Wandering in the jungle for 31 days alone until he found villagers from Nantabu village who hid him for six months. Later, he was taken to the camp of Australian Commandos who arranged his rescue, along with other American and Australian aviators from behind enemy lines. On February 5, 1944 the USS Gato (SS-212) surfaced in Open Bay near Maitanakunai and transported them to Finschafen. From there, he was sent back to the United States.
Generosity To The People Who Helped Him
Back in America, Hargesheimer wondered what he could to to repay the villagers who had saved his life. Hargesheimer concluded that education and health services would be his gifts to the Nakanai people. He saved and returned to New Guinea in 1960 and in 1964 donated money to establish two schools: Ewasse Airmen's Memorial school and the Noau Primary school in West New Britain. He and his wife even lived among the people to serve as teachers. A health center was dedicated in 1969, with an oil palm plantation to fund the projects. Nearly every year, he returns to visit the school until July 2004.
In July 2006, Hargesheimer returned to New Britain and was taken by helicopter and then carried on a chair to the wreckage of his aircraft that had been discovered by locals in the Nantabu Mountains, including unexposed film from his cameras.
Cecilie Benjamin adds:
"90 year old [Hargesheimer] reunited with his plane in the depths of the PNG jungle after 63 years. He said "well I'm glad I didn't end up in that!" when I showed him the burnt out wing section where he had been hit. Craig, John and I had spent a total of 5 hours with the wreckage. It has been washed down a beautiful rain forest rocky creek. Progressing along it we saw bits of boom, manifolds, tail sections, a radio, wing, back strut, you name it until we got back to the main body of props, engine, left wing cowling, possible inverted cockpit etc."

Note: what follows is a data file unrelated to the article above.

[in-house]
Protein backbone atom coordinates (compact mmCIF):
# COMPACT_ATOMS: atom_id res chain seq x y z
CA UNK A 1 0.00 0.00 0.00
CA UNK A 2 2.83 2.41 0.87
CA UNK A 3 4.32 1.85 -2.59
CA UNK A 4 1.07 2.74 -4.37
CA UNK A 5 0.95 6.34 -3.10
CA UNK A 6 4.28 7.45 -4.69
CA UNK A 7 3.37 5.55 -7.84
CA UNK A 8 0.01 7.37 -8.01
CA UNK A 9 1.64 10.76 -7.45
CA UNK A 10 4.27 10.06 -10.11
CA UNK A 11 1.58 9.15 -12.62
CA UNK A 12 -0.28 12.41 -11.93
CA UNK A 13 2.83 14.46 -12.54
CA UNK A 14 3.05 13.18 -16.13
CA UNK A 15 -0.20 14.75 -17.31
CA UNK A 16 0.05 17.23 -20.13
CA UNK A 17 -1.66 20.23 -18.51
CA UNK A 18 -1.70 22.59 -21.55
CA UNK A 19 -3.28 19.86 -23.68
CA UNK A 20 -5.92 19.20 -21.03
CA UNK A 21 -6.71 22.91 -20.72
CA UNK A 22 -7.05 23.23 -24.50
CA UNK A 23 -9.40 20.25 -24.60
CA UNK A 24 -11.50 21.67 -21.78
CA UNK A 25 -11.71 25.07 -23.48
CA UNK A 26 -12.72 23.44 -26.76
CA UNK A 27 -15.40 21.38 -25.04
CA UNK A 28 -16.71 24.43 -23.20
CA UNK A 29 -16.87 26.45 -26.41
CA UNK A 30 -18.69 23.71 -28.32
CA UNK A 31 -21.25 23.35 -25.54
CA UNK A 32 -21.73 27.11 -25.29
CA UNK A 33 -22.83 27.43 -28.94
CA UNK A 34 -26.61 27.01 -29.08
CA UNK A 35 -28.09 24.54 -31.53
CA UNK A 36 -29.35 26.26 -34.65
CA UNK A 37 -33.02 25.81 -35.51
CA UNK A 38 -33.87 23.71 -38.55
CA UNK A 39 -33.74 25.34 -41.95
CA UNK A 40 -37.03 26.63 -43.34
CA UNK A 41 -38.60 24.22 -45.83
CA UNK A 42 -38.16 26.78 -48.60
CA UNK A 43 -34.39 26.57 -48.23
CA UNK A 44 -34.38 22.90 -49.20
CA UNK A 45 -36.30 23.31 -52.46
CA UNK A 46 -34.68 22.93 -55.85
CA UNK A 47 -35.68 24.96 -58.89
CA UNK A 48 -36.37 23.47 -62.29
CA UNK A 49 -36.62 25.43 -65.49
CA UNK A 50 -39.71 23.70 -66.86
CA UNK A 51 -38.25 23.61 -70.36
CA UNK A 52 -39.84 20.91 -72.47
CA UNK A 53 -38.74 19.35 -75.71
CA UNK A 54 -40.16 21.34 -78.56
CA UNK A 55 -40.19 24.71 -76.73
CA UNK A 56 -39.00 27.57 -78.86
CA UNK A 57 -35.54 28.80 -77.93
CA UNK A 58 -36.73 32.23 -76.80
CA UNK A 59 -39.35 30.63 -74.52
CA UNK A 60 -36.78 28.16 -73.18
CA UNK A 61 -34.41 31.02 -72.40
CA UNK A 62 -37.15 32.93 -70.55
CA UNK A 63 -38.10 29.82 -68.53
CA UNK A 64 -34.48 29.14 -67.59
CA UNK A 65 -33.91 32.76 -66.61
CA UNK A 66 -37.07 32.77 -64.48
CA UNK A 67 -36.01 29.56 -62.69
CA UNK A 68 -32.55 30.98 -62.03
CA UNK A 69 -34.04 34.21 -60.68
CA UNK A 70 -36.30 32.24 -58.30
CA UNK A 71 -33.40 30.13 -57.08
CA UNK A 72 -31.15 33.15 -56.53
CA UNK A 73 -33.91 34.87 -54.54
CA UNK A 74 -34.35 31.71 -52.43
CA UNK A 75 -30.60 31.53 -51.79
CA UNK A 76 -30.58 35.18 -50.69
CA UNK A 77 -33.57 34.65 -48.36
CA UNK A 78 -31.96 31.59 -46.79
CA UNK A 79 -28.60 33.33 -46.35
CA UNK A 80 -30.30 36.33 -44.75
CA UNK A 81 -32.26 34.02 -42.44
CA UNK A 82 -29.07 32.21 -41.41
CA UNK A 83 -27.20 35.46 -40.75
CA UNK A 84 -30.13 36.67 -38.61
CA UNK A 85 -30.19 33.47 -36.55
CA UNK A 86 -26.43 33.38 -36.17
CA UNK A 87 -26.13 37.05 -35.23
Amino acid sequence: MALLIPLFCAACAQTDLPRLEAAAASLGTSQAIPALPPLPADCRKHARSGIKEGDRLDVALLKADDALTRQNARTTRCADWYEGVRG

USAF Serial Number Search Results - F-5A-10-LO Lightning 42-13073
"13073 assigned to 6th Photographic Reconnaissance Group, 8th Photographic Reconnaissance Squadron at 14 Mile Drome near Port Moresby. Shot down Jun 5, 1943 on a mission over the New Britain by a Japanese Ki-45 Nick. The pilot parachuted into the jungle, where he barely survived for 31 days until found by local hunters who cared for him. Later, he was taken to the camp of Australian Commandos who arranged his rescue, along with other American and Australian aviators from behind enemy lines aboard submarine USS Gato on February 5, 1944."
E&E Report No. 34 - Frederic G. Hargesheimer pages 1-9
PNG Museum Aircraft Status Card - F5A Lightning 42-13073
Paradise Magazine May-June Issue (2006) by Cecilie Benjamin
FredHargesheimer biographical website
Hostages to Freedom (1995) mentions Hargesheimer
The School That Fell From the Sky (2002) by Fred Hargesheimer
The Eight Ballers Eyes of the Fifth Air Force (1999) pages 10 (photo), 71 (June 5, 1943), 102-104 (Escape and Evasion: The Eight Month Ordeal of Fred Hargesheimer)
(Page 71) "Saturday June 5  Once again we face an empty chair as word comes from Dobodura that Lt. Frederic Hargesheimer has been missing since 1700 o'clock this evening. Our finest reconnaissance pilot and one of the mainstays around which this squadron has been built, he will be sorely missed."
Associated Press (AP) "WWII Pilot who forever repaid rescuers died" December 23, 2010 via Wayback Machine
70,000 to One (1947) Quentin James Reynolds mentions Hargesheimer
"We had gone out about fifty yards when one of the sailors spotted a signal from shore. It was dark now, but we could see a flashlight signaling. They turned the boat back to shore and rowed in the direction of the light. Three men were waiting for us - three men I had never seen before. They had been with Captain Stokey. They introduced themselves as Wing Commander Townsend, Flight Officer McClamont and Fred Hargesheimer."
UMN "Shot down over Papua New Guinea in '43, Minnesota native visits PNG project headquarters at the U" by G. Marty September 23, 1999 via Wayback Machine September 1, 2006
The National "The Chief Warrior" October 13, 2000
Thanks to Frederic "Fred" G. Hargesheimer for additional information